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Murray State Athletics Begin Navigating "New Era" With NIL Rules

The Murray State Women's Volleyball Team in March, 2021.
David Eaton
Murray State Athletics
The Murray State Women's Volleyball team in March 2021.

With Kentucky college athletes now able to profit off of their name, image and likeness, some Kentucky universities are launching brand development programs to help student-athletes promote themselves and capitalize on business opportunities.

Eastern Kentucky University and Western Kentucky University were among the many university athletic programs across the country this week to launch these brand development programs in collaboration with third-party companies, a trend some major university athletic programs have already jumped on months before.

Murray State University Athletics Director Kevin Saal said in an interview Thursday, he considers the new name, image and likeness rules to be a “new era” of college athletics, akin to the passage of Title IX in 1972 that established the legal framework for gender equity in college sports.

“It’s a significant shift for us in athletics,” Saal said. “I view this as really taking the first step on a journey that will have some twists and turns in it as we move forward in the weeks and months ahead.”

Murray State hasn’t announced a stand-alone brand development program for its athletes yet. Saal said the athletics program already incorporates brand development and stewardship as a part of an existing 16-week training program for student athletes. Saal also said a decision could be made in the coming days whether a partnership with a brand development company is pursued as an individual school or as a part of a larger deal with the conference Murray State is a member of.

Kyle Schwartz, Assistant Commissioner for Strategic Communications for the Ohio Valley Conference, said the OVC has been meeting with brand development companies about a potential conference-wide deal for all 11 member schools across four states, including Murray State. Yet Schwartz also said individual deals with OVC schools may be more likely at this point.

Both Saal and Schwartz expressed a desire for federal legislation creating clear NIL regulations across the country. From Saal’s perspective, some universities may have a competitive advantage depending on what state law exists about NIL. Regardless, Saal sees regulatory uncertainty in the near future.

“Whenever you anticipate or forecast change, it's certainly hard to be resolute in your direction, whether that's as a young person in this new venture or as an organization. Saal said. “So, we're going to work through it gently together.”

The NCAA in new interim guidance Wednesday stated student-athletes should follow existing state law on NIL, but athletes also wouldn’t be in violation of NCAA rules by profiting off of their name, image and likeness.

An executive order signed by Kentucky Gov. Andy Beshearin late June allowed for athletes to profit off of NIL, joining at least 20 other states that have made similar moves to legalize NIL through legislation or otherwise.

New Opportunities, With Limits

Saal also expanded on the potential opportunities Murray State student-athletes may have with the new NIL rules. He said along with athletes profiting off of endorsement deals, athletes can also theoretically make profits from their skills off the court or field, such as through music or art.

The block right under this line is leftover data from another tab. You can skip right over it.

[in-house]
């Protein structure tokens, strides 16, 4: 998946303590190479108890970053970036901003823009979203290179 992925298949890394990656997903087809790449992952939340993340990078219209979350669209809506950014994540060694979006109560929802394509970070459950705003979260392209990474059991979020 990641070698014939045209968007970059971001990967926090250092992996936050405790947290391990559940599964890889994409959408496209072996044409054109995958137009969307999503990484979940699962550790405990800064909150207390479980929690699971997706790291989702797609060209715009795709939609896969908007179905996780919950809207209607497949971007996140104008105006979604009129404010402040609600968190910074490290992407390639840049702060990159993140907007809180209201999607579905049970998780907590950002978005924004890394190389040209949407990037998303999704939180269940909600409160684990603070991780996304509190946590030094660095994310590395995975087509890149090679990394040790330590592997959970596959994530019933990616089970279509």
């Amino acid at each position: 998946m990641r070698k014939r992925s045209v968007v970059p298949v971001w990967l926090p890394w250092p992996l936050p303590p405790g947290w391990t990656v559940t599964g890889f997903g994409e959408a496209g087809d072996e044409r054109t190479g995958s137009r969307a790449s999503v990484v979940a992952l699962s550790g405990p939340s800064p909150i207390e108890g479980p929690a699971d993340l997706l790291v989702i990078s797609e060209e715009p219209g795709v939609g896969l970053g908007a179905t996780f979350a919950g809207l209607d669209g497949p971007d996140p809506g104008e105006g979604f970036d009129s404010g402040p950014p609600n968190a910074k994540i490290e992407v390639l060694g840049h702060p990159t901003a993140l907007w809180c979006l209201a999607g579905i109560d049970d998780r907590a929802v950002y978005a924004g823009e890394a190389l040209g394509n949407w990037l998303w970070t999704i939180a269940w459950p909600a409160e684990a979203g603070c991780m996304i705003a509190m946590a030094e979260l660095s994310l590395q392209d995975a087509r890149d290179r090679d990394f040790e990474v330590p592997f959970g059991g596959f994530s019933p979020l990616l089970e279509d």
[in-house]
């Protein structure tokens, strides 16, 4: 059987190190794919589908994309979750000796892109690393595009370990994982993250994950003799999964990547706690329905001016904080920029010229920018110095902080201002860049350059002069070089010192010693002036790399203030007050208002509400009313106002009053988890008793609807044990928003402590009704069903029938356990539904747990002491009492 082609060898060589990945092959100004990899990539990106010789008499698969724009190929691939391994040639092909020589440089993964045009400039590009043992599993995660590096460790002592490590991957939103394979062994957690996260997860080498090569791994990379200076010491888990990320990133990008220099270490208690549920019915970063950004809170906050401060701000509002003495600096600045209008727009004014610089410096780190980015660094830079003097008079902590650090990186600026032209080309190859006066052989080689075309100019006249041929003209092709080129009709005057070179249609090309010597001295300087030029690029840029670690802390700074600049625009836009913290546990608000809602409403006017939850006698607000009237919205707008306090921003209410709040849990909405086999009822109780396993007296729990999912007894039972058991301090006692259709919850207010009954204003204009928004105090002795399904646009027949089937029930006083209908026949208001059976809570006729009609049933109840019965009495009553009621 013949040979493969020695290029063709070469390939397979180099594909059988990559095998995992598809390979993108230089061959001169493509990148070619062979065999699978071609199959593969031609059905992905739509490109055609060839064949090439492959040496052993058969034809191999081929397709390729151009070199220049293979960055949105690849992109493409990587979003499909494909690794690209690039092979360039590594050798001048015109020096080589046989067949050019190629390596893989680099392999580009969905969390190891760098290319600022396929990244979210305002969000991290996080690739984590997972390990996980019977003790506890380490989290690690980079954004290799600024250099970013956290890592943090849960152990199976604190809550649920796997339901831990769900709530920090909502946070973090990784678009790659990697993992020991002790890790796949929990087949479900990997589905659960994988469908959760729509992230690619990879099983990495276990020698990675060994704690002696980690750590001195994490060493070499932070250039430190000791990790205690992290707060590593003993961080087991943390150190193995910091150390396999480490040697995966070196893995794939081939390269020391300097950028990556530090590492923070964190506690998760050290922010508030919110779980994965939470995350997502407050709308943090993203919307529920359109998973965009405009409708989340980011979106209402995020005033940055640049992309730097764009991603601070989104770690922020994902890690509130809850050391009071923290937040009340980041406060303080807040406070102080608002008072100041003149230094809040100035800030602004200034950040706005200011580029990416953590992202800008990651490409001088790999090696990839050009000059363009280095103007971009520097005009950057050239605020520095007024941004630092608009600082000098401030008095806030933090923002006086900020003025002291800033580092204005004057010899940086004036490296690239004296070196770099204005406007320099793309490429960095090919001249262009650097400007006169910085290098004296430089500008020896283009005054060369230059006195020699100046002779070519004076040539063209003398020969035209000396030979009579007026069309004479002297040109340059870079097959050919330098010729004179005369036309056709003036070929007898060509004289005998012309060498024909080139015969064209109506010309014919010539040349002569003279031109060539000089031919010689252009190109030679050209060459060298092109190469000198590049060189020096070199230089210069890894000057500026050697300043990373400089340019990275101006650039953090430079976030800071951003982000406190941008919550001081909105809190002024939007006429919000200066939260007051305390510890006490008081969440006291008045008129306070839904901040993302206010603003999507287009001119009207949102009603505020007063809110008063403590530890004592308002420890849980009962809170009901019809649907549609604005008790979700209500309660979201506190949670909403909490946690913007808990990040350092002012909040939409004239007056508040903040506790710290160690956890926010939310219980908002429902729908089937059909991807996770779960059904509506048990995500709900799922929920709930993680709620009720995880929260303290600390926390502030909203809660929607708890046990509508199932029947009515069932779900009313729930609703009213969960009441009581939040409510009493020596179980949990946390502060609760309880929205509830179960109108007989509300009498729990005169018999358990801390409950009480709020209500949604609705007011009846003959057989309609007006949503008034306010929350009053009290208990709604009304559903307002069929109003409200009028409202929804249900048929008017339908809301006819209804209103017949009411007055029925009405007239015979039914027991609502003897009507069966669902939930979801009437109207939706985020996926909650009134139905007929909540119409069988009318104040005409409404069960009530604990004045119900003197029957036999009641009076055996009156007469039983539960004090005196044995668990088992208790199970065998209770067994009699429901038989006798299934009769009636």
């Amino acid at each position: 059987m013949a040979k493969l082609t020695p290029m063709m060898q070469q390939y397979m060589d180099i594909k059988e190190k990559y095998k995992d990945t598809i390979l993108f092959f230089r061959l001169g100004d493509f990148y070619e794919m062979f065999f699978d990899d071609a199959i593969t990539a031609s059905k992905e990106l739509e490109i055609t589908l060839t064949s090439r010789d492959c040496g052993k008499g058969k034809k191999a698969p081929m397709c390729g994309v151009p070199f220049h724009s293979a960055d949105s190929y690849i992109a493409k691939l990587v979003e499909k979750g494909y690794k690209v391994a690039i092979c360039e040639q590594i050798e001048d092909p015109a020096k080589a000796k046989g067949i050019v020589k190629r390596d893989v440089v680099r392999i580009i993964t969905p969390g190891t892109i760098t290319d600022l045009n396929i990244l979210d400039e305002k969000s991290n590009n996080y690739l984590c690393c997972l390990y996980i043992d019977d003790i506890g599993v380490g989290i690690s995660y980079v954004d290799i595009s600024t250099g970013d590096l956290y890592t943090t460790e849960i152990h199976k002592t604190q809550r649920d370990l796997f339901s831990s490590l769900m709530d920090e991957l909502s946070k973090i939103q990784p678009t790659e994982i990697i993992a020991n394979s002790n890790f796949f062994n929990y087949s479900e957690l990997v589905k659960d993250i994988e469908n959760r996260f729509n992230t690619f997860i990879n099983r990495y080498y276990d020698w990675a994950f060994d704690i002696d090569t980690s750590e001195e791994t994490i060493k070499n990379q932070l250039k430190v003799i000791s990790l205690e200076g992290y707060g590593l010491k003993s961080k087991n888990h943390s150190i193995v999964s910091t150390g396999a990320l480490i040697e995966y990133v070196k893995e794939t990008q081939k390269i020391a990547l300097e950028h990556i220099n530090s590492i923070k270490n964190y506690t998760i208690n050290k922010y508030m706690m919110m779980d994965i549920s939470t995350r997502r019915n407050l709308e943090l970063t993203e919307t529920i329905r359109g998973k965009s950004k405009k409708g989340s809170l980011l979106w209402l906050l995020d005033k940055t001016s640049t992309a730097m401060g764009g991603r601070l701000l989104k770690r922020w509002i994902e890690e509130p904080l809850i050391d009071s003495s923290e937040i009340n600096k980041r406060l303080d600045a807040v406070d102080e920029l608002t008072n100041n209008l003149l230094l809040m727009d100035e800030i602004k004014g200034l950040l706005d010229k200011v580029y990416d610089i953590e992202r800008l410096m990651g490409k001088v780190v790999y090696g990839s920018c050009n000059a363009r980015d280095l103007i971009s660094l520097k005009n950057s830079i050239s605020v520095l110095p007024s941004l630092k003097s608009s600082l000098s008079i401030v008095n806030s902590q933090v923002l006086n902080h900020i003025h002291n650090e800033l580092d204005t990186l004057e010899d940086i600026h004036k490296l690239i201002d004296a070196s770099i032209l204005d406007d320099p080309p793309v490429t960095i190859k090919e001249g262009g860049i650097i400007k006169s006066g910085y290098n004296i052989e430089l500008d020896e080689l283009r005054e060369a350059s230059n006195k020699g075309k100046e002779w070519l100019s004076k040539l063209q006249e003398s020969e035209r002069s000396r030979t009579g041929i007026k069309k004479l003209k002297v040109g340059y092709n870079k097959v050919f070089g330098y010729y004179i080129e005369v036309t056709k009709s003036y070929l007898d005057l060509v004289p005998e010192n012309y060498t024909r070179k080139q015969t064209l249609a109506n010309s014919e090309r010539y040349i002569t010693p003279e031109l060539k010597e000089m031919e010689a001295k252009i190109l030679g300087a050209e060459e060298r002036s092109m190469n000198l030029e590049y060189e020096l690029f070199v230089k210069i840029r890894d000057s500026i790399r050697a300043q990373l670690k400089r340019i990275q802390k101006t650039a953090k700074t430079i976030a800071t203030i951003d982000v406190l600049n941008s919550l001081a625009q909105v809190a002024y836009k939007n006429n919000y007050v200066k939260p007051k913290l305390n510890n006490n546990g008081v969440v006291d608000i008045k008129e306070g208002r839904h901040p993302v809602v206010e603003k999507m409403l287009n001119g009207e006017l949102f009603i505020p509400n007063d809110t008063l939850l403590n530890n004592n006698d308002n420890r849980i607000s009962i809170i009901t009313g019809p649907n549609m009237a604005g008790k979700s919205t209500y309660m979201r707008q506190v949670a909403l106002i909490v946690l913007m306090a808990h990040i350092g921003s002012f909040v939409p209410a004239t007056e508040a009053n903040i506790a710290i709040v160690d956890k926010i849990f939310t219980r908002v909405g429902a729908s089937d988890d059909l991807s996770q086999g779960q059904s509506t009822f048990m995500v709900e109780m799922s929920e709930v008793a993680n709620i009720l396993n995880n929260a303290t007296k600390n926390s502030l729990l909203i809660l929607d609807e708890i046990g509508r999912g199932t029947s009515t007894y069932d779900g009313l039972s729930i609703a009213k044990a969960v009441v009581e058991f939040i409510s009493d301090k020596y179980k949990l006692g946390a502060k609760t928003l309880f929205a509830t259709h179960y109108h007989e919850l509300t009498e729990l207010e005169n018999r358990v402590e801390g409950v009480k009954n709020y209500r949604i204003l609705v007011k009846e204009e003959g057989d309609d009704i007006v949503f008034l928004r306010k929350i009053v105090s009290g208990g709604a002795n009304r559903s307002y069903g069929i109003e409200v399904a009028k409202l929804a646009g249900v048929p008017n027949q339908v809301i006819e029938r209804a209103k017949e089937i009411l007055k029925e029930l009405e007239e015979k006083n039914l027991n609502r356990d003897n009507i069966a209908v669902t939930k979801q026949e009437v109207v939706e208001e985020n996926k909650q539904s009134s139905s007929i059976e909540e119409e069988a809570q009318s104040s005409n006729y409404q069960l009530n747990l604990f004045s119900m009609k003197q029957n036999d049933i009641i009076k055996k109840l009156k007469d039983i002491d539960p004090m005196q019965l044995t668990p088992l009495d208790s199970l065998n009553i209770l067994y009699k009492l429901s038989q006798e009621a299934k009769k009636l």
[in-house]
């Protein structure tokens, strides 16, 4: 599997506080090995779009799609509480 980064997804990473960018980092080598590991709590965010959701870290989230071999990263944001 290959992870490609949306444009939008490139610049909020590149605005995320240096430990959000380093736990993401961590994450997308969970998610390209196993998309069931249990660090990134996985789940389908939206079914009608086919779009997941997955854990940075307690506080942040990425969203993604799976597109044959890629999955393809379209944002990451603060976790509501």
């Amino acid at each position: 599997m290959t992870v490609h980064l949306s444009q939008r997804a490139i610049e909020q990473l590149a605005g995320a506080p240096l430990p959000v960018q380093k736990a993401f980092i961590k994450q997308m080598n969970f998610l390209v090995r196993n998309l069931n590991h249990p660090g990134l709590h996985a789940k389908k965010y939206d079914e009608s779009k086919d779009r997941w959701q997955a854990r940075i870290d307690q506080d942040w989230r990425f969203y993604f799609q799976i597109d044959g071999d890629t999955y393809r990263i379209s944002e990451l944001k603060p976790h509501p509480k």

“We may have a volleyball student athlete that is a very skilled piano player, and as a skilled piano player, she's got an opportunity to go on Friday and Saturday nights to play external events...and be compensated for that,” Saal said. “You can look at it as opportunities that come as a direct result of their participation and recognizability as an athlete, and then you can look at it as opportunities that come about in a skill set that may not be related to the athletics component.”

Saal said with the opportunity that NIL deals provide, there are still some restrictions: NIL deals can’t be used to persuade potential recruits to come to a particular school as a “quid pro quo,” and that “institutional staff members” including administrators, coaches and staff can’t be involved in arranging these potential deals.

According to Beshear’s executive order, student-athletes are allowed to hire agents specifically for the purpose of arranging NIL deals but for professional contracts, aligning with federal law. The order also states Kentucky universities including Murray State can create “reasonable” limitations or rules regarding the timeframes when student-athletes can seek NIL deals, and create rules regarding NIL deals that a university may consider “detrimental” to its mission, such as deals promoting or advertising alcohol, tobacco products, firearms, or “sexually-oriented” activities.

“There'll be some institutionally specific things in terms of facility use and how you manage [NIL] activities in and around practices, and competitions and those sort of things,” Saal said. “We've developed that individually here at Murray State, obviously with a lot of folks’ input on campus.”

Saal said he’s generally heard some questions and curiosity from athletes about how the university plans to move forward with NIL rules, and he expects the conversations to “crescendo” into the fall semester.

"Liam Niemeyer is a reporter for the Ohio Valley Resource covering agriculture and infrastructure in Ohio, Kentucky and West Virginia and also serves Assistant News Director at WKMS. He has reported for public radio stations across the country from Appalachia to Alaska, most recently as a reporter for WOUB Public Media in Athens, Ohio. He is a recent alumnus of Ohio University and enjoys playing tenor saxophone in various jazz groups."